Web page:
One of the upsides – possibly the only upside – of chasing a big total that you’re not terribly convinced is gettable, is the freedom it gives you, a freedom that often leads to a calm focus and refreshing clarity of process out in the middle. This proved very much to be the case tonight, as openers Neely and Shaw set up shop very nicely against some very sharp bowling. Whilst the first over only went for 1 run, the second went for 17 – bang on the run-rate. Third over again went for 1, then the fourth for 15. Terrific, we all thought, this is on, so long as this pattern continues. Sadly it did not continue. Shaw retired for a superb 30, bringing Wilson to the crease for a far too brief stay, then Philipson arrived and proceeded to give the fielders a catching practice session they clearly did not want. Eventually one stuck and Jones joined Neely, who was now approaching retirement as enthusiastically as a Bodleian curator. Webb replaced Neely, and with Jones built a good partnership, taking the score beyond 100 but finally falling behind the rate having been 80-2 in the tenth. Jones fell to a terrible ball, then Busby was bowled by a better ball, followed by Mistry, Phillips, Webb and Griffin, leaving the two openers back out there to smash a few more and leave us on 113-8 from our twenty overs. So not a bad score given the opposition strength, but nowhere near the 173 needed – we live to fight another day and look forward to a Cup run later in the month!
Bitter & Twisted CC at Warborourgh. Two sets of innings each comprising sixteen overs.
Bitter & Twisted were probably the best thing about our tour t’ Yorkshire last year, restoring out wavering faith in social cricket after a chastening experience of Yorkshire league to get the tour going. So it was with great enthusiasm that we welcomed them to Oxfordshire for a return fixture in the timeless setting of Warborough. Both teams were a few short and with Bodley being ten to B&T’s eight, skipper Gareth Jones nervously sacrificed new player Adnan to the oppo in the hope he would do well, but not too well. Bodley also welcomed friends from the Mads to our ranks for this game, with Dips and Chris Michael lining up for the librarians. Given the baking sun and scorched earth beneath, the captains agreed on a novel format – two sets of sixteen over innings, with the team having the higher score after first innings choosing whether to bat or bowl first in the second. Additionally, all outfielders were to bowl two overs each, with the batters retiring on twenty five – an excellent set of conditions that guaranteed a good game with all involved. A few were heard to say this was probably as close to a test match as many of us would get! Bodley promptly lost the toss and were asked to bat, to our great delight.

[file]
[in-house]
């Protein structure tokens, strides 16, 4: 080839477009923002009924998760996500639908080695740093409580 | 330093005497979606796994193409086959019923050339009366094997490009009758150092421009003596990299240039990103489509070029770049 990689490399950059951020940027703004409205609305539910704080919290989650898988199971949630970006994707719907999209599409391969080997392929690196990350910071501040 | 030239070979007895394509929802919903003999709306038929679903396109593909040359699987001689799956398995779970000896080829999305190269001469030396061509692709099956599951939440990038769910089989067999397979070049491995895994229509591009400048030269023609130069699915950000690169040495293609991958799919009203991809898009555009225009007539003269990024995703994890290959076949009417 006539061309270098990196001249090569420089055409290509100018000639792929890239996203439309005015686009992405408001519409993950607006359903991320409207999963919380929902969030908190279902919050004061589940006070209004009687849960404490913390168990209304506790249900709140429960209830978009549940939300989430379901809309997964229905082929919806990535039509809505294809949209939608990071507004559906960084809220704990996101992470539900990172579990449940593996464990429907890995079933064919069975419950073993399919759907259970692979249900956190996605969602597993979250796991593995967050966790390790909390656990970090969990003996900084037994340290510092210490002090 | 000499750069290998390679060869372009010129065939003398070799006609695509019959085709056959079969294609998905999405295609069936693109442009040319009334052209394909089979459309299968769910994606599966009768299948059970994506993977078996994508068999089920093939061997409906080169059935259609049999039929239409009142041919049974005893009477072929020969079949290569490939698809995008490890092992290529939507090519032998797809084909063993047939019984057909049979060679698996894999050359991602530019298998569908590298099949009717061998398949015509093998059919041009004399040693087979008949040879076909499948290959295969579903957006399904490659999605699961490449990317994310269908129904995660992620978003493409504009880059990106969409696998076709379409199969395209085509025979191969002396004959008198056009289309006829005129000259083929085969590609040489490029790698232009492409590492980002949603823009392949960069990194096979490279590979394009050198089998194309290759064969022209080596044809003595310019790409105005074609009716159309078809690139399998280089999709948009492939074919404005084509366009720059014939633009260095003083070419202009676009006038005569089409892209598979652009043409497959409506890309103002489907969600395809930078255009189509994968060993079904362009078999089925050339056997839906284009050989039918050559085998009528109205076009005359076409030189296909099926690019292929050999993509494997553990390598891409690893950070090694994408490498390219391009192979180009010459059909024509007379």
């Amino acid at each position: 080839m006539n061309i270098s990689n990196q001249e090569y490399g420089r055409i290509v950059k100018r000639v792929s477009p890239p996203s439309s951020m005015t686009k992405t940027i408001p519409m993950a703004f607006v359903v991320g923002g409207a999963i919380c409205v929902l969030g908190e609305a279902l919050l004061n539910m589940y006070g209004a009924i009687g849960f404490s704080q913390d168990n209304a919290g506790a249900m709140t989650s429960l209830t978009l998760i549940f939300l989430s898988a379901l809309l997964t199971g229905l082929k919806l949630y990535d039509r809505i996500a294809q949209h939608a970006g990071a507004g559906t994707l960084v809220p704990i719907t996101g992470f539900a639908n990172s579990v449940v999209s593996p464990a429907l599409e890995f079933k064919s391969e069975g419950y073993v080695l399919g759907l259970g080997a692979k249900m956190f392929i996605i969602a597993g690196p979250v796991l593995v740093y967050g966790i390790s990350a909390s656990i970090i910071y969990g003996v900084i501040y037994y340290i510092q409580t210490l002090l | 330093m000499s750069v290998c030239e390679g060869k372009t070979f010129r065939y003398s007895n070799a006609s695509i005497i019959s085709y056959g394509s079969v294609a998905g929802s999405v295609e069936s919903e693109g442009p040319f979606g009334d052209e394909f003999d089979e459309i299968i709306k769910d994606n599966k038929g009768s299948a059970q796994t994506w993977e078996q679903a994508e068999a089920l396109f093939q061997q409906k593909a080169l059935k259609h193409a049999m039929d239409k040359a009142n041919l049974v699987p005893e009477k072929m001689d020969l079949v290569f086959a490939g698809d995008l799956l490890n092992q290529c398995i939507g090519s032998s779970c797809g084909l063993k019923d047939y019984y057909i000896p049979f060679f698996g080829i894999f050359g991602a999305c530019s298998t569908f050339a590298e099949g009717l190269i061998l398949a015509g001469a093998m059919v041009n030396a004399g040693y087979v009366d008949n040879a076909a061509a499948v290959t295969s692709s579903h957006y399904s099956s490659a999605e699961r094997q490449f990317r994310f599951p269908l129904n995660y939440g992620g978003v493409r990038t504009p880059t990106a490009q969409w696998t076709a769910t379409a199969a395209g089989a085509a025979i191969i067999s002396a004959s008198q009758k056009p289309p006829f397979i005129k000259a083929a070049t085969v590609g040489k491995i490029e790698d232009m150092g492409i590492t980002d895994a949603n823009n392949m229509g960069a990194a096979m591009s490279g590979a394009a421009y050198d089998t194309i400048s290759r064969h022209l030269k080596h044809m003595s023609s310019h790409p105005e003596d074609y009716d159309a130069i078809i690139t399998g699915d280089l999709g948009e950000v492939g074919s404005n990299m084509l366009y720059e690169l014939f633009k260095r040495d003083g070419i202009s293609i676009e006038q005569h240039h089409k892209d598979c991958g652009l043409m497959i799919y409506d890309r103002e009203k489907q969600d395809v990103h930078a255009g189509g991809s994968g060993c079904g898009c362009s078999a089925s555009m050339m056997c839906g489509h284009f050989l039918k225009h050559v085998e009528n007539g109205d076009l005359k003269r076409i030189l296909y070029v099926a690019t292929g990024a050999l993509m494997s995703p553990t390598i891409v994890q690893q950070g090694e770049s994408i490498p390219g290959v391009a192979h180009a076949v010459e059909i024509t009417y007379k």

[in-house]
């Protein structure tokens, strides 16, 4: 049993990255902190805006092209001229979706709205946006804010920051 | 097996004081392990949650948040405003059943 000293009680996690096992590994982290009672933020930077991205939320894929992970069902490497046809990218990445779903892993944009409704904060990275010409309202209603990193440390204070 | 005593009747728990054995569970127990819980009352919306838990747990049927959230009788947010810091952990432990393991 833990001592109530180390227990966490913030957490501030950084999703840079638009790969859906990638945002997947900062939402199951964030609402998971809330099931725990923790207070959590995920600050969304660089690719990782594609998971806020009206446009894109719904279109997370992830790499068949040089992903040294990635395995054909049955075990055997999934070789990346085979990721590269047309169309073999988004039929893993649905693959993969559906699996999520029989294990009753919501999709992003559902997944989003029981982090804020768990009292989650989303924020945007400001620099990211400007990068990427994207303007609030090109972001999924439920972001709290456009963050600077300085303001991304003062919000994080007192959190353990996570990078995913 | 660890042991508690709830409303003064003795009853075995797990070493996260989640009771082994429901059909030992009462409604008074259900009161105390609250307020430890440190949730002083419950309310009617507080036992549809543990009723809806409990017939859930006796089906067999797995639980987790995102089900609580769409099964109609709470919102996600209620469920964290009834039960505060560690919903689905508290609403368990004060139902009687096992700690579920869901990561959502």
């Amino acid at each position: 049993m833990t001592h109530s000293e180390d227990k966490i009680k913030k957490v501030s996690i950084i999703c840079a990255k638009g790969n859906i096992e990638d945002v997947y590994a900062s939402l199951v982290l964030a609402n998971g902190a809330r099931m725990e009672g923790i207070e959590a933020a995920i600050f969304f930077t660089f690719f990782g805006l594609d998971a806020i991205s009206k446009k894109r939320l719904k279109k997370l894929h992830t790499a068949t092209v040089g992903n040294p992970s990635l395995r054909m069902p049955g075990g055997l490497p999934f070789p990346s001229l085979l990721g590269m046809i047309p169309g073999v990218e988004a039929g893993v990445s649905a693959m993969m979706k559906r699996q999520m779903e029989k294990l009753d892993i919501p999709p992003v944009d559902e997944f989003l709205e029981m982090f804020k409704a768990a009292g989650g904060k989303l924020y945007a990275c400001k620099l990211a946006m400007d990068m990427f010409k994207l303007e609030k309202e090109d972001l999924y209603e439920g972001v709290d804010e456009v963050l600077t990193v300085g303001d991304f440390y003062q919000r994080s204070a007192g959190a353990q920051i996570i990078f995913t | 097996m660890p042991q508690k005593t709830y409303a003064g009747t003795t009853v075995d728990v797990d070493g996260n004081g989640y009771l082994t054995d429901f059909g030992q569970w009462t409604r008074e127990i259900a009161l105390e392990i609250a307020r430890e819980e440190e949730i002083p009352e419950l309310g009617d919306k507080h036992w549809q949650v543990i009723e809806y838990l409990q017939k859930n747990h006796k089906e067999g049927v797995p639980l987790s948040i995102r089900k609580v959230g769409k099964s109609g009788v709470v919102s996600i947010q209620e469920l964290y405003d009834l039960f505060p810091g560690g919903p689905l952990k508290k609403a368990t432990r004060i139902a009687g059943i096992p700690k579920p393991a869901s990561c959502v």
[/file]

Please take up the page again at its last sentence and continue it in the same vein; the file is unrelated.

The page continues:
Bodley lost both openers in the first few overs, bringing James Shaw and son Dan together at three and four. Father and son put on a splendid partnership, with Shaw the younger outscoring his old man with some lovely boundaries and sharp running. James was out for a well made fifteen leaving Dips to pick up the baton and smash a quick 28 to go along with Dan’s equally well made 26, leaving both to retire unbeaten. Two of the wickets to fall went to Adnan, who bowled with skill and fitted in wonderfully to our sedate approach to the game. The skipper and Tim Philipson were at the crease for the closing overs, with both being rather befuddled by the two over spells and need for instant runs. Philipson played the usual Jones role of playing and falling over, whilst Jones played the usual Philipson role of hitting the slow bowlers for runs. By the end of the sixteenth Bodley had chalked up a decent 106-3. Frankly, with three innings to go, we had no idea if this was a good score though.
Bitter & Twisted’s innings got under way with Jones putting his cards on the table and bowling the regular seamers first up, the Shaws again forming a good partnership. AS Bodley toiled through the overs it became apparent that B&T had learnt a great deal from our innings, with the untrustworthy pitch being given due respect and strike rotated well. After a number of retirements a wicket finally fell in the twelfth. A few tight overs at the end, with everyone fielding well and running hard to make up the gaps that only having eight outfielders leaves, ensured Bodley ended with a lead of three – 106 plays 103. Which is all very well, but now it was time for tea.
Warborourgh village green is many ways the archetypal English village pitch, with views of rolling countryside, beautiful houses, a fine pub, and traditional pavilion surrounding the wide green, all surveyed by circling kites. Tea was enjoyed and tactics discussed, as the second innings brought a new focus to the bowling changes and batting order second time round. Having turned down the offer of a potentially red hot Quesadilla, but with at least three brownies down the hatch, the skipper took the option to bat and decided the best thing to do would be to simply flip the order from the first innings. So, test match fans, to the second innings...